Overtourism is now an overwhelming concern

 Friday, August 16, 2019 


In 1953, mountaineers Tenzing Norgay and Edmund Hillary made the first summiting of Mount Everest, the world’s highest peak. Recently, Everest has become so popular that photos are coming up frequently, depicting huge lines of climbers aiming to conquer that same peak. On rarefied ground where once only Norgay and Hillary walked, climbers are now dying due to overcrowding.


This growth in numbers is propelled by a lot of factors. Apparently, disposable incomes have grown around the world, with China’s gains especially striking in the recent years. People are living longer and having fewer children, giving them the time and freedom to travel more. Areas that were once off-limits are now more accessible. The world has become more peaceful and open since the end of the Cold War.


Technology has also played a principal role. Air travel is now cheap and available almost everywhere. Tickets, hotels, tours and local transportation can now be booked online. The internet has opened the doors of information about global tourist destinations – from Japanese hot springs to California wine country to Iceland’s glaciers. Recently, Google Maps has made it much easier to find way out in a strange country; translation apps have made foreign-language communication less intimidating; Uber offers trouble-free transportation in many international cities, and Airbnb has expanded the range of available accommodations.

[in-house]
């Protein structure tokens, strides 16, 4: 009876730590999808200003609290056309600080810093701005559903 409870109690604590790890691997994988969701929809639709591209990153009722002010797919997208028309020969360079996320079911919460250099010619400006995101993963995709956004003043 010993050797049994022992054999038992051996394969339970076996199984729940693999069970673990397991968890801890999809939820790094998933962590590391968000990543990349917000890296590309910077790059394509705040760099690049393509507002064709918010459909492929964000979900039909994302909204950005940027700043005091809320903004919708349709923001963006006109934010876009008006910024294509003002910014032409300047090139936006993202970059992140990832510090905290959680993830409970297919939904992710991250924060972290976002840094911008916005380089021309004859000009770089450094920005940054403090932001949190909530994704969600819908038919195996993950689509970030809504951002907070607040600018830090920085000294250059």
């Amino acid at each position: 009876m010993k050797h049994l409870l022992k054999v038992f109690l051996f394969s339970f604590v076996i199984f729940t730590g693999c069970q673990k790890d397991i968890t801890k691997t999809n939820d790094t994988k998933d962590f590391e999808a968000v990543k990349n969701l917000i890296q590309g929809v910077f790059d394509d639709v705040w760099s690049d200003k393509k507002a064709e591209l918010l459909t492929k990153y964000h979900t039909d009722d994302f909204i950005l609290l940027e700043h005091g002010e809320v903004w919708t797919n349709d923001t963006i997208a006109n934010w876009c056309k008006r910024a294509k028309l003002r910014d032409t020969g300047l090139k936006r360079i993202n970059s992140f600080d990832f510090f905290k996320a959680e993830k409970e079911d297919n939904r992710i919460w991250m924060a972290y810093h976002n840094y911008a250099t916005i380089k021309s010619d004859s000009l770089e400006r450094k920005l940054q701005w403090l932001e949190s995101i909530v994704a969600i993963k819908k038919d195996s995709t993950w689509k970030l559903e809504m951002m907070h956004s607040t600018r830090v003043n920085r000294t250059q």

Tourism is indeed big business now for countries that manage to attract hordes of visitors. The World Travel and Tourism council estimates that the amount of economic activity in the tourism sector is much larger, reaching $8.8 trillion in 2018, supporting around 10% of all jobs on the planet.


However, tourism has a downside as well. As the Everest example shows, traveling to many popular destinations is subject to congestion externalities. When you visit a famous place, your presence makes the experience just a little less convenient and comfortable for everyone else. Multiply that effect by the millions, and the world’s tourists are crowding each other out of a good time.


For cities, such experience can be even more distressing. Even as tourist dollars flow into local businesses, hordes of travelers damage infrastructure that is unable to handle so many human bodies. These problems are only going to get worse, with more countries in Asia, Africa and elsewhere joining the ranks of developed countries.


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